One car… let’s say, a very splashy orange sportscar, decides to not only drive 100 MPH down the road, but livestream themselves doing it, maybe even giving multiple interviews to local newspapers about how fast they can go on that road, how they’re revolutionizing commuting as we know it, and it isn’t it absolutely cool that they can drive super fast?
Then, several months later, the owner of that sports car gets a letter in the mail. Turns out, the speed limit on that road was enforced by aircraft, he’s been caught doing 100 in a 50, and now he has to pay a fine. Another car going 65 in a 50 was also ticketed, and potentially tickets could be on the way.
Now, the owner of that sports car could decide to make a principled, legal objection to this fine. After all, we have a constitutional right to face our accusers in court, do we not? Some reasonable thinkers believe that automated speed cameras are actually unconstitutional, and perhaps judges could be persuaded to agree.
But suppose that sports car owner decides instead to complain that the rules are dumb, the enforcement team is out to get them specifically, and that maybe the town should think about dissolving and maybe reincorporating as a municipality somewhere else…would you feel sorry for them, or think they’re at least partly at fault for all of this?
To me…that’s Tennessee.
This is an athletic department that historically, operates as a habitual line-stepper. Part of the reason any NCAA investigation now would be especially damaging is because Tennessee football just settled hundreds of NCAA violations involving former football coach Jeremy Pruitt. Maybe the school was motivated to so willingly play ball with the NCAA because they were so deeply moved to attempt to preserve the amateur athletics ideal and the principles of fair play. Or maybe they wanted to make it a teensy bit easier to get rid of a plainly ineffective football coach and head off even worse NCAA penalties. Who can say?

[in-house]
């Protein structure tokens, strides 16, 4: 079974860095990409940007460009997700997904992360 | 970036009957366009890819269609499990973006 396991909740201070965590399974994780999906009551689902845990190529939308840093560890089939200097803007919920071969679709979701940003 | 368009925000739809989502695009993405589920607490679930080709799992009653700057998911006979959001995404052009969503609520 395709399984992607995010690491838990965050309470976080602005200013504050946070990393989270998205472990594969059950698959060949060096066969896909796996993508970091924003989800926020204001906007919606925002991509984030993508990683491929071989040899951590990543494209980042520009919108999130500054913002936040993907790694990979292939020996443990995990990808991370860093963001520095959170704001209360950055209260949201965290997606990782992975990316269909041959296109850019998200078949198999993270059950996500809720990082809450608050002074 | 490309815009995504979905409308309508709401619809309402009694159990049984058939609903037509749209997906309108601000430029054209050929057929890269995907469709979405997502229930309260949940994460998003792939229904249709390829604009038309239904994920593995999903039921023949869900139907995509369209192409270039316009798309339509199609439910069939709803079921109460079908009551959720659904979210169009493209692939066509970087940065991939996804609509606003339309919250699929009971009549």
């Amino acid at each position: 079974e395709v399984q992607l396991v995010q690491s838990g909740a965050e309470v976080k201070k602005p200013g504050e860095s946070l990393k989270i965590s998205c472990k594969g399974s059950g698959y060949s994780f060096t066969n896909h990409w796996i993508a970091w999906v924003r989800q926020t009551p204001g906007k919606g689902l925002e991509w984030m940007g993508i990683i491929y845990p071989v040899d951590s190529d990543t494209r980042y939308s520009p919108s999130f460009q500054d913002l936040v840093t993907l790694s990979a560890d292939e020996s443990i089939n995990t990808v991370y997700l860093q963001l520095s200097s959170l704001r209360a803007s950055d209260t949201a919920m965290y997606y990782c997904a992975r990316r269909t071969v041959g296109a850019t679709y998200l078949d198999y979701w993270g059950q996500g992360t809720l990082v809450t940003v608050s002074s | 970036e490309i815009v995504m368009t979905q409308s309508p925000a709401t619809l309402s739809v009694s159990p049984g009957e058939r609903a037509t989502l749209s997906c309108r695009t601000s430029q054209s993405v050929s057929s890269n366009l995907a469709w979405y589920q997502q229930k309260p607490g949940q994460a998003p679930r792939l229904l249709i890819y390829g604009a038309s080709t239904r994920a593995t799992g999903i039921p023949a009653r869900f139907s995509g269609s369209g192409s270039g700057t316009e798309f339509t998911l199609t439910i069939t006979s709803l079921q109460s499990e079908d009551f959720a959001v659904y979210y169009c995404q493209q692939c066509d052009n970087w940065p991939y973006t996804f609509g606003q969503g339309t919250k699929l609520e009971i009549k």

And we have to be honest here. Nobody was exactly being subtle about the recruitment of one of the key prospects in the investigation, Tennessee quarterback Nico Lamaleava. The guy’s attorney shared his contract with The Athletic before he ever enrolled, allowing him to become the poster boy recruit for the Big Money NIL Era. If you go out of your way to attract attention to yourself conducting business that might not entirely line up with the spirit of regulatory practices, perhaps in the hopes of getting your name in lots of newspapers or finding new clients…don’t be surprised if the regulators start paying attention to you too!
Also conspicuously absent in all the very public huffing and puffing about this investigation….exactly what, beyond a collective maybe offering some sort of inducement to a recruit, is Tennessee even being accused of? WHATEVER IT IS YOU THINK WE DID, WE DIDN’T DO IT is certainly a defense one can offer, but it should warrant a raised eyebrow, no?
This, via Dan Wolken of USA TODAY, makes a lot of sense to me.
Dan is right. There are no good guys or bad guys here. Just a stupid, broken system.